A 24-year-old teaching assistant from East Lancashire unveiled her experience with endometriosis.
Emily Bradshaw, from Clitheroe, was only 14 when she began to experience excruciating pain in her abdomen which was equated with period pain and irritable bowel syndrome.
After a series of misdiagnoses, Emily learned in 2018 that she had endometriosis, a condition that causes uterine tissue to grow all over the body, forming itchy scars, merging organs and causing immeasurable pain. .
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In May 2021, doctors informed Emily that the disease had reached stage four, spreading to her pelvis, ovaries and bladder, she now requires major surgery which could make her infertile.
She told LancsLive that endometriosis took her life.
“It’s so bad that I have nerve damage in my back and have to use crutches,” Emily said.
“The pain got so bad in November of last year that I had to take time off work and haven’t been back since.
“I want to go back to work and I really don’t want to lose my job, I love it. I can’t go to my friends or go back to horseback riding.
“The pain means I can’t drive right now and I feel like I don’t have any freedom left.”
Emily underwent surgery in July 2018, days before her 22nd birthday, as part of treatment to alleviate the lingering effects of her endometriosis.
Sadly, the pain in Emily’s stomach, back and legs came back in force in 2020, forcing her to take time off from work.
Emily said: “Not many people know that endometriosis is a disease of the whole body, it hurts all over, I have pain in my back, shoulder, stomach, leg.
“I have contraction pains where it feels like my whole body is tensing and excruciating back pain that goes down to the left side of my body.
“If I put my foot too hard while walking, I have stabbing pains in my legs, which is why I wear crutches.”
After several consultations with various NHS doctors, Emily decided to go private with a specialist surgeon in May this year.
Despite her operation in 2020, the doctor told Emily that her endometriosis had spread and was now in stage four.
“It covers my bladder, my pelvic nerves, my ovaries, making one fuse with my uterus and all the front and back of my pelvis,” said the teaching assistant.
“I have it in my diaphragm too and it puts pressure on my dying pelvic nerve.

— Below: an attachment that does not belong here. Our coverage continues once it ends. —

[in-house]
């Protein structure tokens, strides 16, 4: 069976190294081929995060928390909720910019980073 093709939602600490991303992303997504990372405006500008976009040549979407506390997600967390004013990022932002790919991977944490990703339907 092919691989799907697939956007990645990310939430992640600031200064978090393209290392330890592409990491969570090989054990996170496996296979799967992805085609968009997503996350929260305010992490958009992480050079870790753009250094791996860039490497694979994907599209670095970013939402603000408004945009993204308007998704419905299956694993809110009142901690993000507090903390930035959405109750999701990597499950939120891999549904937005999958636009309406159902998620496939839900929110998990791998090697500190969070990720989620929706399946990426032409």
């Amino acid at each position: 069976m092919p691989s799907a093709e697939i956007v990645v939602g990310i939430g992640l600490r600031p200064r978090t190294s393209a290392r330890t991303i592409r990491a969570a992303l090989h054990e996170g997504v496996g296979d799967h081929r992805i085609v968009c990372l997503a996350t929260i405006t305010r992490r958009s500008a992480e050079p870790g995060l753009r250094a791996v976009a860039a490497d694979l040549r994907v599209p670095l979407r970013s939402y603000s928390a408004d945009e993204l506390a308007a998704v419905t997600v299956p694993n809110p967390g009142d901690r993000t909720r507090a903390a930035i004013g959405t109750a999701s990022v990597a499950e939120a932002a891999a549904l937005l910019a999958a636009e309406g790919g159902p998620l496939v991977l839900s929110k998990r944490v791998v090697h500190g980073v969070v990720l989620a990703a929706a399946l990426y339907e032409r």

“I need surgery to keep the situation from getting worse, otherwise I might consider a full hysterectomy in a few years.”
The most bizarre and, at times, uncomfortable symptom of Emily’s condition is a sharp, sudden swelling in her stomach.
Emily’s generally flat stomach can dilate in a matter of minutes, making her look very pregnant.
“On a bad push day, he’ll increase 9 to 10 inches,” said the 24-year-old.
“It’s hard to sit up or get up, it’s painful to the touch, so I usually have to stay in bed.
“Going out to meet someone is very embarrassing because I look very pregnant and sometimes I can’t even find clothes that fit.”
Emily is in desperate need of surgical excision by an endometriosis specialist, an operation that may restore her ability to work, drive and drive.
However, the wait time for such a procedure on the NHS is two years in total.
During this time, the disease is likely to spread, causing Emily’s organ loss and infertility.
She is currently raising funds to finance her surgery privately. You can donate to his GoFundMe campaign here.
Emily said: “I want people to be more aware of the disease, it is underfunded and not very well known.
“The average time to diagnose endometriosis is eight years because it is so misdiagnosed.
“The doctors told me the excruciating pain is normal, it’s just heavy periods; one of them even told me it was just in my head and for therapy.
“You should trust your own body, you know if it’s too painful you shouldn’t tell girls that pain is normal.”
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